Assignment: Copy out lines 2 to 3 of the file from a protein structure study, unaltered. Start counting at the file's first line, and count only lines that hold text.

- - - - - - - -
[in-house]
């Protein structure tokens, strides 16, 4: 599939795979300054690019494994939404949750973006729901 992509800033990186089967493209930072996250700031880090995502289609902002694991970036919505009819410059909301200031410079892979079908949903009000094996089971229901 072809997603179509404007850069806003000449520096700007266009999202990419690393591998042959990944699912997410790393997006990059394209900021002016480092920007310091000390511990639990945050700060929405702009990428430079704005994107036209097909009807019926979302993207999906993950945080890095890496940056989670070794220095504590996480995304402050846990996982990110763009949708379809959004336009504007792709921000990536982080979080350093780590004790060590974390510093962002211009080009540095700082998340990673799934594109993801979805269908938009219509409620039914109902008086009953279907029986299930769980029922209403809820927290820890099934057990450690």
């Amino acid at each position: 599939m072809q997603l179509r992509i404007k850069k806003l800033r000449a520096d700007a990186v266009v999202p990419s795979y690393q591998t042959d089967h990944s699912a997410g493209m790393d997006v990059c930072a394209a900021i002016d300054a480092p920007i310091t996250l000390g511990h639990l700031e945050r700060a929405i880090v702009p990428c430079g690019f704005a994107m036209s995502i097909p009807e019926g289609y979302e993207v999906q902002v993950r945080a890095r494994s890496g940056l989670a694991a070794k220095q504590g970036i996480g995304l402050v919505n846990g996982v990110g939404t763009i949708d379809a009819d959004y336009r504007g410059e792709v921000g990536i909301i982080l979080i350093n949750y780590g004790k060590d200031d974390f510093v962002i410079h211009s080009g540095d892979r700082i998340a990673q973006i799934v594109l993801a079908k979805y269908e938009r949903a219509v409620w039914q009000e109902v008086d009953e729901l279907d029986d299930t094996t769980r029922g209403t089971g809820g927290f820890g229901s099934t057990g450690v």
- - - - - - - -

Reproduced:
């Protein structure tokens, strides 16, 4: 599939795979300054690019494994939404949750973006729901 992509800033990186089967493209930072996250700031880090995502289609902002694991970036919505009819410059909301200031410079892979079908949903009000094996089971229901 072809997603179509404007850069806003000449520096700007266009999202990419690393591998042959990944699912997410790393997006990059394209900021002016480092920007310091000390511990639990945050700060929405702009990428430079704005994107036209097909009807019926979302993207999906993950945080890095890496940056989670070794220095504590996480995304402050846990996982990110763009949708379809959004336009504007792709921000990536982080979080350093780590004790060590974390510093962002211009080009540095700082998340990673799934594109993801979805269908938009219509409620039914109902008086009953279907029986299930769980029922209403809820927290820890099934057990450690």
């Amino acid at each position: 599939m072809q997603l179509r992509i404007k850069k806003l800033r000449a520096d700007a990186v266009v999202p990419s795979y690393q591998t042959d089967h990944s699912a997410g493209m790393d997006v990059c930072a394209a900021i002016d300054a480092p920007i310091t996250l000390g511990h639990l700031e945050r700060a929405i880090v702009p990428c430079g690019f704005a994107m036209s995502i097909p009807e019926g289609y979302e993207v999906q902002v993950r945080a890095r494994s890496g940056l989670a694991a070794k220095q504590g970036i996480g995304l402050v919505n846990g996982v990110g939404t763009i949708d379809a009819d959004y336009r504007g410059e792709v921000g990536i909301i982080l979080i350093n949750y780590g004790k060590d200031d974390f510093v962002i410079h211009s080009g540095d892979r700082i998340a990673q973006i799934v594109l993801a079908k979805y269908e938009r949903a219509v409620w039914q009000e109902v008086d009953e729901l279907d029986d299930t094996t769980r029922g209403t089971g809820g927290f820890g229901s099934t057990g450690v």